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Soar Minnesota

1995 Sports Class Nationals

June 13 - 22
Albert Lea, Minnesota

by Paul Remde
sidebar by Mike Finegan

The Albert Lea Airport has proven to be a perfect location for many fun and exciting soaring adventures. Over the last 5 years this inviting city has hosted numerous cross-country regattas, ground launch camps and other fun flying events.

The 1992 Region 7 Contest put Albert Lea on the competition map by providing phenomenal soaring that one competitor called "Texas quality soaring". Then there was the 1993 1-26 Championships. To be honest, the weather didn't cooperate as well that year, but hey, the entire midwest was flooded... at least that's our story and we're stickin' with it.

This year Albert Lea, Minnesota welcomed the 1995 Sports Class Nationals. The battle for first place was an interesting one. Four different pilots held the top spot during the contest making it impossible to guess who was going to walk away the winner. Even those who didn't finish near the top enjoyed the camaraderie and fun atmosphere of the contest.

Albert Lea provided everything a soaring pilot could want in a contest: good soaring weather on 8 of the 10 possible contest days, an excellent airport with a very friendly operator, and lots of generous local volunteers. The weather was hot and hazy for the duration of the contest due to a strong high pressure system located over the middle of the country. With high temperatures in the mid 90's, it wasn't the most comfortable contest in Albert Lea history, but it did bring soaring conditions good enough for speeds in the mid 60's and handicapped distances in excess of 340 miles. The max altitude reported was near 9,000 feet AGL.

Twenty-four pilots from all over the globe competed in the contest. Along with faces from all over the United States, Australian Tom Gilbert, (flying a borrowed Libelle) came to Minnesota after winning the chance to represent his country. Tony Burton was the only Canadian to compete. He came from Claresholm, Alberta.

The pilots seemed to like the pilot option tasks with mandatory first turnpoints that were used every day of the contest. One pilot said he liked it because it gave him the opportunity to fly with and learn from the more experienced pilots at the meet. However, the hazy weather made it difficult to follow anyone.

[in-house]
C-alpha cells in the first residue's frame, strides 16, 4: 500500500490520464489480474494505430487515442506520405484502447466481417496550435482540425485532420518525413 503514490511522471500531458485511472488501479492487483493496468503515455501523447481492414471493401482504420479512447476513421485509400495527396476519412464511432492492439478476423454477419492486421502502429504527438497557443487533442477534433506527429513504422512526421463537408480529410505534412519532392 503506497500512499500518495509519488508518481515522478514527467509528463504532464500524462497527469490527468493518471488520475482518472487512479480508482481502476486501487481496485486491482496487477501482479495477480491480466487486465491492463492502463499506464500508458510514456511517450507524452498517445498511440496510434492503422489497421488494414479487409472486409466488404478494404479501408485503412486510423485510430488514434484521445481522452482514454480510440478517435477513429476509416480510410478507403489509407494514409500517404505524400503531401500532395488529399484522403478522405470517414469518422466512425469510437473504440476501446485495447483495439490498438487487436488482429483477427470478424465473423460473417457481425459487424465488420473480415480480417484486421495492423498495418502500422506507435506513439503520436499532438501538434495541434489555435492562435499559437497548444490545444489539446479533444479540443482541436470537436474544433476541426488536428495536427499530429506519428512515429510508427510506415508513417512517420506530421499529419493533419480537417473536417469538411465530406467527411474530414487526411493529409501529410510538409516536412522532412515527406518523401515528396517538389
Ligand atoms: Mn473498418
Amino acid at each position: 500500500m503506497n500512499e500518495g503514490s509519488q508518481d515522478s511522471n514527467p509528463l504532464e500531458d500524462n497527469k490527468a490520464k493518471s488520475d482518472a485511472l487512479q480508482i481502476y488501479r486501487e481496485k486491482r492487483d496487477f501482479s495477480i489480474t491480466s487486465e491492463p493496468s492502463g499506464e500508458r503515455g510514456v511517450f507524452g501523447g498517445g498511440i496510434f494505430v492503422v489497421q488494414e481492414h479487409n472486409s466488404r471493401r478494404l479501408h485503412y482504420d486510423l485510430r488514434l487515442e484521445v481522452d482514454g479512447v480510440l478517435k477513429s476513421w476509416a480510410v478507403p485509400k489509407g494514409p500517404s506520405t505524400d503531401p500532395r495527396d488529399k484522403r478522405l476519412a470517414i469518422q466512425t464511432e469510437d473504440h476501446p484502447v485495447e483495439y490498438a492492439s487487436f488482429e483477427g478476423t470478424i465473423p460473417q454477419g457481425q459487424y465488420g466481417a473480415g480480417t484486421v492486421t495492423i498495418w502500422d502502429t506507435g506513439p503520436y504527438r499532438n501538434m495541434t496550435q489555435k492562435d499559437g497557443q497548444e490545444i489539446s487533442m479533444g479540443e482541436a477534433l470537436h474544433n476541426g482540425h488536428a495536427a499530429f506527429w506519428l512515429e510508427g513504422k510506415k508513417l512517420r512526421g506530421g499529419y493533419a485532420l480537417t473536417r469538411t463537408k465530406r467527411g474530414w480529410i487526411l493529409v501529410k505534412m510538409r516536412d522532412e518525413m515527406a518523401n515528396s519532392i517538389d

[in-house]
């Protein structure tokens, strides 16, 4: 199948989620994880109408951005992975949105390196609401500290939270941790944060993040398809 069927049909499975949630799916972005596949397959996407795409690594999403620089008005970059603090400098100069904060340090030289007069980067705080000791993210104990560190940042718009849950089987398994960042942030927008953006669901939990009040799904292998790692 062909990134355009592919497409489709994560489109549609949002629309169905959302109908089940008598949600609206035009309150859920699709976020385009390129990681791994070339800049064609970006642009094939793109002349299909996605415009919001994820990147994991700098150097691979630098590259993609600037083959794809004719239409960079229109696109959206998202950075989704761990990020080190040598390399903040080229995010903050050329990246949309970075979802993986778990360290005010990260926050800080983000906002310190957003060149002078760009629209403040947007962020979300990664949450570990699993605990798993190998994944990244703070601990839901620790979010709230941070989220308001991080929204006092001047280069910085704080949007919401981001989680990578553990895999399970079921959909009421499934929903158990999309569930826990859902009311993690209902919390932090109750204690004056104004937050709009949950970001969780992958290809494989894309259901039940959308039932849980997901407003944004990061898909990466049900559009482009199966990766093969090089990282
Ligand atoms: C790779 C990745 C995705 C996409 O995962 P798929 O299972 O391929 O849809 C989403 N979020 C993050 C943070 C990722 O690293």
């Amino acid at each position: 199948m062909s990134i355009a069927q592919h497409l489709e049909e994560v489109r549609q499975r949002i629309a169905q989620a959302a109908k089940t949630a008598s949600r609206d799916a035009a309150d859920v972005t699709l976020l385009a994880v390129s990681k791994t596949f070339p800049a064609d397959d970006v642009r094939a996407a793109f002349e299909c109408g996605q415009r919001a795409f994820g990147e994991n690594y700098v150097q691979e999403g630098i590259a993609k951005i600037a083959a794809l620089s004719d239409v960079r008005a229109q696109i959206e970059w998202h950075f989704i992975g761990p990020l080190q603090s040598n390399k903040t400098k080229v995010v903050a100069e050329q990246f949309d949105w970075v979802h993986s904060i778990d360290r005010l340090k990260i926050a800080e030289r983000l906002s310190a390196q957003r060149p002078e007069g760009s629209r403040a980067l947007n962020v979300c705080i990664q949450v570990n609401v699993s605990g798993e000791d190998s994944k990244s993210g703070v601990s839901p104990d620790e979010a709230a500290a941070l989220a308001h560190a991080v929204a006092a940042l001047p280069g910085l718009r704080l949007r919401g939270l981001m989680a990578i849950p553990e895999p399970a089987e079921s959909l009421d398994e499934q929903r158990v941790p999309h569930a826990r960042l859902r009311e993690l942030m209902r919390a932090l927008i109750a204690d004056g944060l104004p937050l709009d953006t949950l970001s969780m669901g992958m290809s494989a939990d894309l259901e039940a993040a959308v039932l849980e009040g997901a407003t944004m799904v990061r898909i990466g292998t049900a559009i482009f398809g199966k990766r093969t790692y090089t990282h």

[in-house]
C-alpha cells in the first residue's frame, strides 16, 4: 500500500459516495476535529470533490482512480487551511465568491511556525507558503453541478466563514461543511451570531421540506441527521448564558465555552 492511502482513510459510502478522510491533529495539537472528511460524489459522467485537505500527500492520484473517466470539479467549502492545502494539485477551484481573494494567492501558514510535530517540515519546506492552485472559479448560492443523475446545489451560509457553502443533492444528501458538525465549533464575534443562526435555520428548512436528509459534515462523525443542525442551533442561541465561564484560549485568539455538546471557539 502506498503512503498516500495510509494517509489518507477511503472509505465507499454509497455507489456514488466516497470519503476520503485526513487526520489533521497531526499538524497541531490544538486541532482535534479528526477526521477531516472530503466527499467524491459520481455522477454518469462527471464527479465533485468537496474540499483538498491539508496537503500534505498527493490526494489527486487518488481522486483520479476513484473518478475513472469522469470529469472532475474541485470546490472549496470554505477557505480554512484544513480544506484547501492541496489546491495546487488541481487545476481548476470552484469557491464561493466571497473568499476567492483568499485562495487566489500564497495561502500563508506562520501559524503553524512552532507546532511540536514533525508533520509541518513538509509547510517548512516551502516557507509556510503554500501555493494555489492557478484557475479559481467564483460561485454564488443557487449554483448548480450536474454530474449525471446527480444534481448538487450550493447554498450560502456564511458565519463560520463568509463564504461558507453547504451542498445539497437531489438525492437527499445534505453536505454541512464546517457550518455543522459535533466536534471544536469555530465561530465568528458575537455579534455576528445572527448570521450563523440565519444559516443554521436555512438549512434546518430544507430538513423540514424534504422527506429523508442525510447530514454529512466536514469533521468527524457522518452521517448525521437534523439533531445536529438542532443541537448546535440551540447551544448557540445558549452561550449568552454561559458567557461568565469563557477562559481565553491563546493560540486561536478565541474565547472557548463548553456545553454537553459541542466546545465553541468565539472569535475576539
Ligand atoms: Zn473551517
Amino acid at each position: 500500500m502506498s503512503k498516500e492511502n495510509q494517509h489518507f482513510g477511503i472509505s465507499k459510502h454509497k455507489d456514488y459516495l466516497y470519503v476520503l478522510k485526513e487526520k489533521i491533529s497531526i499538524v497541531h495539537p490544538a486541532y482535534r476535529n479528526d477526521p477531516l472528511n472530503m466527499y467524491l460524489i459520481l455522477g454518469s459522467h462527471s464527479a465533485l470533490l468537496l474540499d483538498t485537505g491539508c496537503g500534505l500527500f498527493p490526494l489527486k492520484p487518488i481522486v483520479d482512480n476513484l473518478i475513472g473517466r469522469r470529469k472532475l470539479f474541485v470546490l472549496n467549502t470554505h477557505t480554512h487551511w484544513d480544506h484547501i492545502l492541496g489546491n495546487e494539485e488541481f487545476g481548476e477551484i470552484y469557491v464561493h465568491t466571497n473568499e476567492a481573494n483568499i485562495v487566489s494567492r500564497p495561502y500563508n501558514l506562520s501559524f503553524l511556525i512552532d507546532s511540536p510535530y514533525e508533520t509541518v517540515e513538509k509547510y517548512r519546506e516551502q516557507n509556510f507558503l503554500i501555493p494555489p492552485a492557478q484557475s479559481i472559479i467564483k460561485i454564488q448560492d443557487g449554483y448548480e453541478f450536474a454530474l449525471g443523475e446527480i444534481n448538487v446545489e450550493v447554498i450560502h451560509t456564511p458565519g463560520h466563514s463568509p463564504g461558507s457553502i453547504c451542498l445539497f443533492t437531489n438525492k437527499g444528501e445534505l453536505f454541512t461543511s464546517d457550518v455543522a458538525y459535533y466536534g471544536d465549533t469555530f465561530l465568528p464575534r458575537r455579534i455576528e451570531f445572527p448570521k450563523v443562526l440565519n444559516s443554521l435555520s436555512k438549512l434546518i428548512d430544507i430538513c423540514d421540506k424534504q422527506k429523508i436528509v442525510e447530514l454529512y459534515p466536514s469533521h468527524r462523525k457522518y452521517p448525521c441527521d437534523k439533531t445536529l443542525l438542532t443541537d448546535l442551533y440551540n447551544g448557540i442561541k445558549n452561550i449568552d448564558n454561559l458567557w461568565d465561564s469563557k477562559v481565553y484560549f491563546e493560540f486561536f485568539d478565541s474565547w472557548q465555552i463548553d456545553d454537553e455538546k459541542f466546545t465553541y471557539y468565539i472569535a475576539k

Each of the practice days provided excellent soaring weather which gave the pilots the opportunity to explore the contest area and even set a few records. For example, Dave Stevenson (CS) and Conrad Suechting flew 347 miles in their ASK-21 for a new state record and Hilton Cup entry. The practice day was an excellent chance for Bob Nady and the Operations crew to work out any kinks in the system. A few brave pilots were also initiated into the "I rode the beacon at Albert Lea" club late Sunday night.

Day 1
The weather on Tuesday, June 13, was not as nice as it had been for the previous practice day, but 21 of the pilots were able to make it home through the haze. A strong high pressure area stalled out in Kentucky and was to remain there for the majority of the contest. It provided strong south winds and high temperatures. Tom Gilbert (TP) won the day with a speed of 50.96 mph over a distance of 152.87 miles. Since he is not an American he received 1049 points (we sure do treat our foreign guests nicely in Albert Lea). One thousand points for first American finisher went to Alfonso Jurado (E9) in his ASW-20. Third place went to Dave Stevenson and Conrad Suechting in their ASK-21. Fourth place went to Ron Clarke (ZA) in his LS-6a and 5th place went to Manfred Franke (HF) in his LS-3a. Cathy Larsen (CL) landed out and Rudy Kunda (JA) had camera problems.

Day 2
Wednesday had similar weather with good soaring conditions and strong southerly winds. Dave Stevenson won the day in his ASK-21 and moved into 2nd place with a speed of 51.09 mph. Tom Gilbert also had a good day and finished 2nd while holding on to 1st place overall by 22 points. Joe Owensby (3B) finished 3rd in the HP-18 he built in his living room and moved into 3rd place overall. Gene Hammond (GH) placed 4th in his ASW-20. Fifth place went to Ron Clark. Rudy Mozer (1) landed out and told an interesting story about how the Minnesota countryside really isn't as flat as it looks from the air. Rudy Kunda would have finished 8th but camera problems again took away his points.